Summary Judgment Granted in Case Involving Intermediate-Risk Prostate Adenocarcinoma

by | Jun 8, 2020 | Case Results, Medical Malpractice | 0 comments

Senior Trial Partner, Peter T. Crean and Partner, Gregory J. Radomisli’s Motion for Summary Judgment was granted dismissing the MCB-named defendant physician from the action, venued in Supreme Court, Kings County. This case involved a then 67 year old plaintiff who presented to our client doctor with intermediate-risk prostate adenocarcinoma.  The plaintiff underwent five CyberKnife radiation treatments between April 20, 2015 and April 24, 2015. The plaintiff experienced some not unexpected side effects after undergoing radiation therapy. Our client doctor instructed the plaintiff to seek urologic attention with his urologist. While under the care of his urologist, the plaintiff underwent additional urological procedures. Since the additional procedures, the plaintiff developed repeated urinary frequency and urgency, with occasional urge incontinence. The plaintiff required occasional catheterization, and has MRSA in his urine.

In the motion, we argued our client took a proper history of the plaintiff and performed a proper physical examination which included a rectal exam of the prostate and that the CT scan and MRI scans that were performed prior to the Cyberknife procedure were done so to ensure that the radiation was being applied to the correct tissue and no additional studies were needed to be performed prior to the Cyberknife procedure. Moreover, we argued treating the plaintiff with 700 cGy per day for five consecutive days is the standard dose for this type of prostate cancer. In addition, our client properly advised the plaintiff as to the risks and benefits of Cyberknife therapy, as well as of alternative treatment, including the option of foregoing treatment, and this information was also imparted to plaintiff’s urologist. Lastly, we argued that our client met his burden of establishing both the absence of any departure from accepted standards of care, and that any alleged departure was not the proximate cause of the plaintiff’s alleged injuries.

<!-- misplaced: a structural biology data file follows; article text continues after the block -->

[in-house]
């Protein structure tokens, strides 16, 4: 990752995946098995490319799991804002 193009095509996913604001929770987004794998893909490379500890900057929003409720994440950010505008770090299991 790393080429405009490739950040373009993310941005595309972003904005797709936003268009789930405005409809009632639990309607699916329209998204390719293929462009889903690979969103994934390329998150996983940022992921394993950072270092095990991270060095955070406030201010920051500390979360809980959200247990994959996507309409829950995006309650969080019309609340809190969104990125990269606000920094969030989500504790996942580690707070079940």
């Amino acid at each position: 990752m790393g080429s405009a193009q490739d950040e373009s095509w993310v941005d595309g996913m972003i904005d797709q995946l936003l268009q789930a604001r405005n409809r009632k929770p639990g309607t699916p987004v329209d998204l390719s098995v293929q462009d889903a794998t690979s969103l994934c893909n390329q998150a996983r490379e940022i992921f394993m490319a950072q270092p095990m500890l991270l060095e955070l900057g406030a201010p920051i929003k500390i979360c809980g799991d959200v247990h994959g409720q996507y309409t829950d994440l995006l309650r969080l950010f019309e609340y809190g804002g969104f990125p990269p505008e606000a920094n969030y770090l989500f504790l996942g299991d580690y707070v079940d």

The Court recognized that we met our prima facie burden to establish that our client doctor did not depart from accepted standards of care, and that his alleged acts and/or omissions were not a proximate cause of the plaintiff’s injuries. The Court held that although plaintiff’s expert opined that our client departed from accepted standards of care by agreeing to proceed with CyberKnife therapy, plaintiff did not allege that our client improperly administered the radiation.